People of St. John's
Ann Allen | Isaac Allen | Matilda Allen | Thomas Allen | Martha Billingslea | John Burton | Louisa Burton | Dora Davis | Wash Davis | Charles Ellis | Mrs. Charles Ellis | Gus Finch | Josaphine Finch | Mary Turner Fourteen | Eliza Jane White Green | Hezekiah Griffin | Lindsay Haflin | Melvinie Hays | Charity Shears Holloway Helm | Henry Holloway | Georgia Ann Holstein | Abraham Lyles | Mary Varner Lyles | Marvin Newsom | Charles Oliver | Peggy Oliver | Mary B. Finch Peace | James Robinson | Harriet Davis Shears | Henry Shears | Lucy Shears | Risom Shears | Henry Smith | Lissie Smith | Little Smith | Agle Lee Truitt | George Truitt | Lou Smith Truitt | Ceborn Vaughner | Lewis Vaughner | L.D. "Lover" Vaughner | Jennie Lyles Walker | Infant Ware | Infant Ware II | Mattie Finch Washington | John D. White | Washington Whitlow | Amanda "Mandy" Truitt Williams | Angeline Williamson
Within this exhibit there are two areas to explore. The first is the actual cemetery, titled "St. John's Cemetery." Here, visitors can see who is buried in St. John's Cemetery and read about their lives and the lives of their loved ones. The second, titled "Gone to Texas" examines the lives of our community members prior to their migration to Texas, and attempts to answer the question of why they made the decision to uproot their families and make a new start in Pilot Point.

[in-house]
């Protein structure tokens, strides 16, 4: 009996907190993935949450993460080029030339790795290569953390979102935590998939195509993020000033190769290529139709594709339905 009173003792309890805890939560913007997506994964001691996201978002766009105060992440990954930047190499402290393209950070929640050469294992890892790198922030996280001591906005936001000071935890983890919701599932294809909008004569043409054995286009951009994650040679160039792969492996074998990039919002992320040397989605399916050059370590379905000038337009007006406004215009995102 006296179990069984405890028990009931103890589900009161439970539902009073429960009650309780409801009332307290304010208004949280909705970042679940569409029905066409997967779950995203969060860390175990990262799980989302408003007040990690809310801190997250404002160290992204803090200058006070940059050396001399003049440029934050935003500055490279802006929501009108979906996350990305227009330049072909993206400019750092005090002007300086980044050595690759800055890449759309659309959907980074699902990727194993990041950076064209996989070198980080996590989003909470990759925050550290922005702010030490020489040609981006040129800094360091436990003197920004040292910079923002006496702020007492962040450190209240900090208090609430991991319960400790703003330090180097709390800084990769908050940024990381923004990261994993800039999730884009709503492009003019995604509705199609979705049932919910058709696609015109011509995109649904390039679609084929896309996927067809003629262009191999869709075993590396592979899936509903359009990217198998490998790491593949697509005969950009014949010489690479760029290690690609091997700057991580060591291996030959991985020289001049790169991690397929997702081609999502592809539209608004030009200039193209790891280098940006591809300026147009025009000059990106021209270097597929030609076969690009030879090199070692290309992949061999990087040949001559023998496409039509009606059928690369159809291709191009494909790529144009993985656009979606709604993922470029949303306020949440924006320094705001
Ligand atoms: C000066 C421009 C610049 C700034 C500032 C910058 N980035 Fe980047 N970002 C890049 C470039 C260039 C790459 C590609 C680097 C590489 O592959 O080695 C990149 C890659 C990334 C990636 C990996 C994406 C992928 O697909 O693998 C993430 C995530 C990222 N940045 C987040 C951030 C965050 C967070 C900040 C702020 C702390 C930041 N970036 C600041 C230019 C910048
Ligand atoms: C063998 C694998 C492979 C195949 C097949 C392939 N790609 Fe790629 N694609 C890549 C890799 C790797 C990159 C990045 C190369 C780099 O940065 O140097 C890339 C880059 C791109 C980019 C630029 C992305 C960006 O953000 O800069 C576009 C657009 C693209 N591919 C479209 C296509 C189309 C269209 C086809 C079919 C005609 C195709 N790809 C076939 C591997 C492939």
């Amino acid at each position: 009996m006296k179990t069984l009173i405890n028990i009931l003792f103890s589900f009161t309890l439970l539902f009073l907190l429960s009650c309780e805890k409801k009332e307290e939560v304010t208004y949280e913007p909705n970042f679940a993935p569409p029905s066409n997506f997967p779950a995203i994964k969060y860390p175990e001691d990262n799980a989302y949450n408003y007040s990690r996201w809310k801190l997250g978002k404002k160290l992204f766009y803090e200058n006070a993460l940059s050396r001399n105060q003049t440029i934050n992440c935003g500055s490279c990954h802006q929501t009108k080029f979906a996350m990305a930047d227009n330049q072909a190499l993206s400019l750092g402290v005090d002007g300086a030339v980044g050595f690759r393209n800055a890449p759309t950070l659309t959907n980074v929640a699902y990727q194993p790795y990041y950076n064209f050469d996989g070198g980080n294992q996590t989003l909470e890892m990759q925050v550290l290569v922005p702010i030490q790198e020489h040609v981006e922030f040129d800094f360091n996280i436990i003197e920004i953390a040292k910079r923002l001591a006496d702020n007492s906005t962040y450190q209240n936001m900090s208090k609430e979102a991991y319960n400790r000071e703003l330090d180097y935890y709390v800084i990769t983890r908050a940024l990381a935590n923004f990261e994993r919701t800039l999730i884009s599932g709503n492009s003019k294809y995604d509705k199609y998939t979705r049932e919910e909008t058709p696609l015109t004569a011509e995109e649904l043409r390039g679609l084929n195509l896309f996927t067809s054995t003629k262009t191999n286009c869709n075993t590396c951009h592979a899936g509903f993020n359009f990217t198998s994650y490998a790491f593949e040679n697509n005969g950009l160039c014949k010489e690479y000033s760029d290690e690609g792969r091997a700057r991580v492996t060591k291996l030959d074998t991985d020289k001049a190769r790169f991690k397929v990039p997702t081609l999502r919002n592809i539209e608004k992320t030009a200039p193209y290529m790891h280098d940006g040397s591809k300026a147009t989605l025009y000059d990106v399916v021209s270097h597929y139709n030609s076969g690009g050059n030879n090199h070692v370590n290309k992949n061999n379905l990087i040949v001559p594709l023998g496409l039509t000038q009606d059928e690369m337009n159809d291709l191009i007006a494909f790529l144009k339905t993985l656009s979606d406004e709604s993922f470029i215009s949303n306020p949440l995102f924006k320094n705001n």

Census records tell us that most, but not all, members of the community who worshipped at St. John's Baptist Church and/or were buried in St. John's Cemetery arrived from Alabama or Missouri during the 1870s and 1880s. All were African American. While most lived in Denton County, a small number lived in neighboring Cooke County, which lies just north of Pilot Point. We cannot know definitively what drew members of the St. John’s community to North Texas, but according to a history of nearby County Line Baptist Church, a plantation owner in Alabama who migrated to the area encouraged his former slaves to follow him and ceded property to them for farming. However, this was probably not an act of altruism, as the Pilot Point region lies in a strip of land called the Eastern Cross Timbers. The soil in this region is rocky and nutrient-poor. In short, it was not valuable for farming, but well suited for grazing. The most valuable land used for growing cotton in the era lies to the east in the Blackland Prairie region. Only a few members of the community appear in Denton County tax records as property owners.
Citations: Ancestry.com, https://www.ancestry.com/mediaui-viewer/tree/68163190/person/30432426406/media/0b1be049-e108-4016-ac64-d94dc5cd91df?_phsrc=64j-1953761&_phstart=successSource; Brown, L.F., Garner, L.E., and Kier, R.S.. "Land Resources of Texas." Bureau of Economic Geology. Austin: University of Texas; Valerie L. Scott, County Line Baptist Church Texas Historical Commission (THC) Subject Marker Application, Denton County, 2007. https://apps.dentoncounty.com/website/historicalmarkers/PDFs/County-Line-Baptist-Church.pdf.